Now it is difficult to see how this proposition can be controverted. If in the very nature of things, there is no one who may not be actually ousted and actually held out of possession, whether lessor, mortgagor, trustee, or tenant in common, as is affirmed in the case of Willison vs. Watkins, and other cases; how is it possible, that any deed, or any circumstance should preclude a resort to proof of absolute adverse possession, where it exists in fact? The charge of the court amounts to no more than a limited affirmance of that general proposition.
But as the chief difficulty in the cause arises out of that specification under the general proposition which relates particularly to a tenancy in common, we will consider that with due attention. The instruction of the court is 'that although it is generally true that one tenant in common was not permitted to set up his possession as adverse to the title of his co-tenant; yet that one entering into possession of land under such a deed for the whole, and claiming the entire interest, would not be thus precluded; although it should subsequently appear that such deed conveyed only an undivided share.'
The words 'thus precluded' have reference to the same terms used in the general instruction, and make this part of it to mean 'that one tenant in common entering into possession of land under a deed for the whole, and claiming the entire interest, would not be precluded from setting up an adverse possession: provided the proof was sufficient in other respects to establish the fact of such adverse possession.'
And where is the objection to such an instruction? If one tenant in common may be disseised by another; if one tenant in common may set up an adverse possession against his cotenant, provided he has adequate proof of the fact of its adversary character; it would seem that this instruction imports no more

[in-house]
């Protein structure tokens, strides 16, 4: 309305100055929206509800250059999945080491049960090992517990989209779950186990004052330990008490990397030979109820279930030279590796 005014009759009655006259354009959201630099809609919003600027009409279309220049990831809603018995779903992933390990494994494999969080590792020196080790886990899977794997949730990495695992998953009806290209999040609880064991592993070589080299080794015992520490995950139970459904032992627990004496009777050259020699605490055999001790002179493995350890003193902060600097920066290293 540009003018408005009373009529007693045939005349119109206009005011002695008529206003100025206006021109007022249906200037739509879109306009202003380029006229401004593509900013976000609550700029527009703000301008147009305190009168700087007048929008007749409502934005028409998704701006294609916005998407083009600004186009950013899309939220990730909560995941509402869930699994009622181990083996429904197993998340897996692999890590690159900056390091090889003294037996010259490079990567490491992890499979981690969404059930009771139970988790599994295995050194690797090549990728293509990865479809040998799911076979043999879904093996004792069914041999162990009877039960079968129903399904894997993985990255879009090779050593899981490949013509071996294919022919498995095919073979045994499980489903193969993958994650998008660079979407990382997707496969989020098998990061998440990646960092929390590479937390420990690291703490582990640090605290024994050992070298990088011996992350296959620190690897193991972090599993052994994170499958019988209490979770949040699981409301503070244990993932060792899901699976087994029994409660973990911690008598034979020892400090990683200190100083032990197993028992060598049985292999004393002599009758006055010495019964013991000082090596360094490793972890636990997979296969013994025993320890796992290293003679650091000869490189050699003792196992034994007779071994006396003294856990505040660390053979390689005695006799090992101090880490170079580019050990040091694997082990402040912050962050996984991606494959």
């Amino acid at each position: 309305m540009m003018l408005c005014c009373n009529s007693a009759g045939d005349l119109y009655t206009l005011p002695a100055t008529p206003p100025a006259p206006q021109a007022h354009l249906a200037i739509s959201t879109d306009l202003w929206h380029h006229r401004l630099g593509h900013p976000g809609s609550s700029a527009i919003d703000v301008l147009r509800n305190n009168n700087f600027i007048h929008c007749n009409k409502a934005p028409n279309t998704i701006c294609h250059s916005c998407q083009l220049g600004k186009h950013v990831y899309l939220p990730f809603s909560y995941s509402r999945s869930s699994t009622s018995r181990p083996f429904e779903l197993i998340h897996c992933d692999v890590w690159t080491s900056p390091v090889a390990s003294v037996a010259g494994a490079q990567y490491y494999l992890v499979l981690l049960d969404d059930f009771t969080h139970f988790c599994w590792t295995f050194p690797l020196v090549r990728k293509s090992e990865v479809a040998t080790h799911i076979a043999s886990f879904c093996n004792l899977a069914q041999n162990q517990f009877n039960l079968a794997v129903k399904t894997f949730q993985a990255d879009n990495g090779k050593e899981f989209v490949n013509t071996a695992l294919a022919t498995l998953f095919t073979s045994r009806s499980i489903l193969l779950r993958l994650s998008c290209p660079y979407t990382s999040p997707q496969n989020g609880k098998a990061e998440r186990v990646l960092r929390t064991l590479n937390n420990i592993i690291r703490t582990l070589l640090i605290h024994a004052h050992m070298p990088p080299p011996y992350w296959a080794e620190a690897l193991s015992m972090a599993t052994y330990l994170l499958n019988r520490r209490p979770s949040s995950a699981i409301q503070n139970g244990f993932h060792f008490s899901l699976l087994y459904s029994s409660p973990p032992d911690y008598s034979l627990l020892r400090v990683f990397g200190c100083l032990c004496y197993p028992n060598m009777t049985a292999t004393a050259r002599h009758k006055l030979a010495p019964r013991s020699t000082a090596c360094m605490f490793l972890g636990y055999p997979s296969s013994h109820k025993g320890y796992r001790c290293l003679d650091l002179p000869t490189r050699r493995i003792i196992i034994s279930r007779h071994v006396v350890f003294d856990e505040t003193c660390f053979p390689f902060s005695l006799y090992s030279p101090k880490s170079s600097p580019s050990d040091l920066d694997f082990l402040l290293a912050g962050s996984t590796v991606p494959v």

On this part of the case, however, there exists a division of opinion on the construction of the charge: three of the judges thinking that it falls short of the proposition as I have stated it; and two others concurring in my view of its construction. In support of the construction, which those who concur with me adopt, I have farther to remark:
1. That the court below might very well have withheld this instruction, since, in fact, there is no legal tenancy in common in the case. The action of ejectment deals altogether with legal estates. Mere equities are unknown to it; and yet the tenancy in common set up in this case is altogether destitute of a legal character. At no time had the plaintiff's lessor a scintilla of right, known to the common law, until she received the deed of 1804. Until that time, the only estate that can be recognised in this form of action was in Schuyler, or in Evans and Goold; if not in the defendant Potter, as has before been noticed. It surely cannot be contended that Potter held as tenant in common with Goold, since Goold either in his own right, as assuming a false character, or in the right of Sir Charles Gould, as having acted in his true one; was one of the grantors under whom, and against whom, Potter entered.